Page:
Open Access Highly Accessed Research article

Secular trends of salted fish consumption and nasopharyngeal carcinoma: a multi-jurisdiction ecological study in 8 regions from 3 continents

Hiu-Ying Lau14, Chit-Ming Leung14, Yap-Hang Chan145*, Anne Wing-Mui Lee34, Dora Lai-Wan Kwong24, Maria Li Lung24 and Tai-Hing Lam14

Author Affiliations

1 School of Public Health, University of Hong Kong, Hong Kong, China

2 Department of Clinical Oncology, Queen Mary Hospital, University of Hong Kong, Hong Kong, China

3 Department of Clinical Oncology, Pamela Youde Nethersole Eastern Hospital, Chai Wan, Hong Kong

4 Epidemiology Group, Center for Nasopharyngeal Carcinoma Research, Hong Kong RGC Area of Excellence Scheme, Hong Kong, China

5 School of Public Health, The University of Hong Kong, 21 Sassoon Road, Hong Kong, China

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BMC Cancer 2013, 13:298  doi:10.1186/1471-2407-13-298

Published: 19 June 2013



Despite salted fish being a classical risk factor of Nasopharyngeal Carcinoma (NPC), whether secular trends in salted fish consumption worldwide accounted for changes in NPC rates were unknown. The relationship between vegetable and cigarette consumption to NPC risk worldwide were also largely uncertain. We investigated the longitudinal trends in standardised NPC incidence/mortality rates across 8 regions and their associations with secular trends in salted fish, vegetable and tobacco consumptions.


Age standardised mortality rate (ASMR) and age standardised incidence rate (ASIR) of NPC were obtained from the WHO cancer mortality database and Hong Kong Cancer Registry. Per capita consumption of salted fish, tobacco and vegetables in Hong Kong and 7 countries (China, Finland, Japan, Portugal, Singapore, United Kingdom and United States) were obtained from the Food and Agriculture Organization of the United Nation (FAO) and Hong Kong Trade and Census Statistics. Pearson correlation and multivariate analysis were performed to examine both crude and adjusted associations.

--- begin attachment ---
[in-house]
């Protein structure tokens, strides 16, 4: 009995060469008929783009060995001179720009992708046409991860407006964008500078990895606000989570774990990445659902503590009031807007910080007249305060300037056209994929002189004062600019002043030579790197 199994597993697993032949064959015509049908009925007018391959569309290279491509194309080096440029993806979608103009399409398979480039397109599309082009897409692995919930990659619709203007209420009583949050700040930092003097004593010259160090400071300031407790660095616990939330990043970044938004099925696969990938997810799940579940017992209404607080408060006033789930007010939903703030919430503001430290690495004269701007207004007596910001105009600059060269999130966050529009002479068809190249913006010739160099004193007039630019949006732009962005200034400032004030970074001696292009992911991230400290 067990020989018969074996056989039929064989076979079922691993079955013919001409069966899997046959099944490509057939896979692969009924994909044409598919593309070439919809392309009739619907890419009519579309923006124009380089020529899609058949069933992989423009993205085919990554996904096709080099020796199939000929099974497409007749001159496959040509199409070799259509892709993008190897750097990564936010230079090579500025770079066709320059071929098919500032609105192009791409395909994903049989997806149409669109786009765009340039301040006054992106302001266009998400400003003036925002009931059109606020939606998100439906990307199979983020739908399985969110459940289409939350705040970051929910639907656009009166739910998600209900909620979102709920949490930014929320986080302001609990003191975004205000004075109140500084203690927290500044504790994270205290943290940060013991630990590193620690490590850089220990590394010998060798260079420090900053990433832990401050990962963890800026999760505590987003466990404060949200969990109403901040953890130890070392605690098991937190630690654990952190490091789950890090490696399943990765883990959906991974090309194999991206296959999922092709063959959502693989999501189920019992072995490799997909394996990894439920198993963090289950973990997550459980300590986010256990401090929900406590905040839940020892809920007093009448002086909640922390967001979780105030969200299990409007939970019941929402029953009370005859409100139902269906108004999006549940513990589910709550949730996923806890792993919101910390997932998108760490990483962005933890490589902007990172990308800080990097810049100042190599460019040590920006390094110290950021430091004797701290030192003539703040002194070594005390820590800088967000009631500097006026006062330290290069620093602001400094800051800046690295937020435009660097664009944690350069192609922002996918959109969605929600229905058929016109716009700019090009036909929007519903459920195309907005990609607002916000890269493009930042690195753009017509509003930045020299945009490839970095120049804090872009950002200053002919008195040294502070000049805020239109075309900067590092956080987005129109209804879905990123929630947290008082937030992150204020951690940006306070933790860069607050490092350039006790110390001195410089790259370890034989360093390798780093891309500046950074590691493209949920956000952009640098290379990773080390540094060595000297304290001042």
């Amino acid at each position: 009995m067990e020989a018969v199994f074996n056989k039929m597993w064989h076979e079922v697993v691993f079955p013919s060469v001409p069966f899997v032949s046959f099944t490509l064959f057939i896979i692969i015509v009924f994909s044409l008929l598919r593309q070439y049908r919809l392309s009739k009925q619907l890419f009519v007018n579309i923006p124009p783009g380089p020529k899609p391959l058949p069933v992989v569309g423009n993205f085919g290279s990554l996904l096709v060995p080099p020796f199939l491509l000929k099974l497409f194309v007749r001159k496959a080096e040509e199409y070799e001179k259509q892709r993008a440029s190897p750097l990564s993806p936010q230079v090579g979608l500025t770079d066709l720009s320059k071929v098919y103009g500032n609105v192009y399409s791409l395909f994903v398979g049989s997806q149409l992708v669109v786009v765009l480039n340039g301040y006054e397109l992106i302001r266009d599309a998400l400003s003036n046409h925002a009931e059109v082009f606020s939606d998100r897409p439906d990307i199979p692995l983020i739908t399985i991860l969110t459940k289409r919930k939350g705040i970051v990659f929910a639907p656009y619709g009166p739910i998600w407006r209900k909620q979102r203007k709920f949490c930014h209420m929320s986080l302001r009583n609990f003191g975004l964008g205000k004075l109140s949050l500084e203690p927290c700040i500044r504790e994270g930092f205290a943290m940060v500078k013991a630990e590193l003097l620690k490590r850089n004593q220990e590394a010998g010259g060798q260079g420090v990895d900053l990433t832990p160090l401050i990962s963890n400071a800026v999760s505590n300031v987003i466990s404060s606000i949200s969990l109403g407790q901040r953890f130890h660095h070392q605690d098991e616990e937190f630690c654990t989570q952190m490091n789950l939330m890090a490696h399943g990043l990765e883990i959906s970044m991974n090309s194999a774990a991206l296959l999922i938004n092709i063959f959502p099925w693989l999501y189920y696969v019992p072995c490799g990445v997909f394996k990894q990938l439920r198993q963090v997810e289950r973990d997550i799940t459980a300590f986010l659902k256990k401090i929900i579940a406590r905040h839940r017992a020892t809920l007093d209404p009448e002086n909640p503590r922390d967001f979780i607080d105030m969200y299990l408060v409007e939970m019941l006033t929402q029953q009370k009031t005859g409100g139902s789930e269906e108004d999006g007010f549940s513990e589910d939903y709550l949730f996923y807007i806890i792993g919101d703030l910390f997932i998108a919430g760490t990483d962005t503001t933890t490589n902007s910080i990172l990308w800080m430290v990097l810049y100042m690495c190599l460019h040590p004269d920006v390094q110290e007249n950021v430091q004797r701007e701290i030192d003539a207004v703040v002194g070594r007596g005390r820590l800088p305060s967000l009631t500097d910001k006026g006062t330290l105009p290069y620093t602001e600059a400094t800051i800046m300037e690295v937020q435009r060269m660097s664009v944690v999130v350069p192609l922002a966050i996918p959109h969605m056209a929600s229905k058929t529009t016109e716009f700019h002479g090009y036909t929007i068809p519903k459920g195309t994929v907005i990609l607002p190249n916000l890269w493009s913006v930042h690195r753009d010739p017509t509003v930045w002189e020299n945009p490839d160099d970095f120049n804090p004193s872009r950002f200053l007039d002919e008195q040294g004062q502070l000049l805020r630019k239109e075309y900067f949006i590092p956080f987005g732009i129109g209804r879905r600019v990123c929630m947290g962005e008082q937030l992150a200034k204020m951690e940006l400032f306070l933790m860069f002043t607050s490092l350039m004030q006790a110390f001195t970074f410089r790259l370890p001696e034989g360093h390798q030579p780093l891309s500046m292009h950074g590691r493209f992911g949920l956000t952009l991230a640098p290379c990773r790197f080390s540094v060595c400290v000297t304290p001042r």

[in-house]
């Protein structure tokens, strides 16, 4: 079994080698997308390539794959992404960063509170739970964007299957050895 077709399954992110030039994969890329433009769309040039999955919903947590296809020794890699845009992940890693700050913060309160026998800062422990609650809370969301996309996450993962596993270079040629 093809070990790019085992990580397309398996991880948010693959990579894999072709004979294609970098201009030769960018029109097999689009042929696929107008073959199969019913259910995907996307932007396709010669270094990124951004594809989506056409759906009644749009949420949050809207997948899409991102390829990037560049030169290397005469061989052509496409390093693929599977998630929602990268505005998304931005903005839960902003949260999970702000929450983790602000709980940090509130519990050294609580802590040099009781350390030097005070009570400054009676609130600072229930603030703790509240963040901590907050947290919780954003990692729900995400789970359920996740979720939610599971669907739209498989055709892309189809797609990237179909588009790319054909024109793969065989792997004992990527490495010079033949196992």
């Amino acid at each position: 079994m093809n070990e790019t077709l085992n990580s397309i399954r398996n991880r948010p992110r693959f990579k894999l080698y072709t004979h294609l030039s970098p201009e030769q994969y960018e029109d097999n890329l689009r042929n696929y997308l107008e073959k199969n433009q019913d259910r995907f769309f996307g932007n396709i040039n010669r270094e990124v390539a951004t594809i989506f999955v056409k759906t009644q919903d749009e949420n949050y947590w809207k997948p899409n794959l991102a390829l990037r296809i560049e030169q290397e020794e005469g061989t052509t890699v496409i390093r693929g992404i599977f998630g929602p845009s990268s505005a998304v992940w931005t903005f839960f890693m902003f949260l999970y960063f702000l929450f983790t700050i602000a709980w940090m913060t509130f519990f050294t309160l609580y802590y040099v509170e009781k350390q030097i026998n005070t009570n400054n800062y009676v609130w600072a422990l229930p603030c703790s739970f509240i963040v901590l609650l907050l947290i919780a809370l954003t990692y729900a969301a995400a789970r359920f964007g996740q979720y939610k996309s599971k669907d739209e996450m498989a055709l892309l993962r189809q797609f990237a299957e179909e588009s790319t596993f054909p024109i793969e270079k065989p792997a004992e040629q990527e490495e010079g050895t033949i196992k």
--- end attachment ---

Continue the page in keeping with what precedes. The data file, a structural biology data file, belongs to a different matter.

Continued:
There were markedly decreasing trends of NPC ASIR and ASMR in Hong Kong over the past three decades, which were correlated with corresponding secular changes in salted fish consumption per capita (Pearson r for 10 cumulative years : ASIR = 0.729 (male), 0.674 (female); ASMR = 0.943 (male), 0.622 (female), all p < 0.05 except for female ASMR). However such associations no longer correlated with adjustments for decreasing tobacco and increasing vegetable consumption per capita (Pearson r for 10 cumulative years: ASIR = 2.007 (male), 0.339 (female), ASMR = 0.289 (male), 1.992 (female), all p > 0.05). However, there were no clear or consistent patterns in relations between NPC ASIR and ASMR with salted fish consumption across 7 regions in 3 continents.


Our results do not support the notion that changes in salted fish consumption had played an important role in explaining secular trends of NPC rates in Hong Kong and worldwide. Further studies should explore other lifestyle and genetic factors. However, our findings do support the potentially protective effects of vegetable consumption against NPC.

Nasopharyngeal carcinoma; Salted fish consumption; Tobacco; Secular trend; Ecological study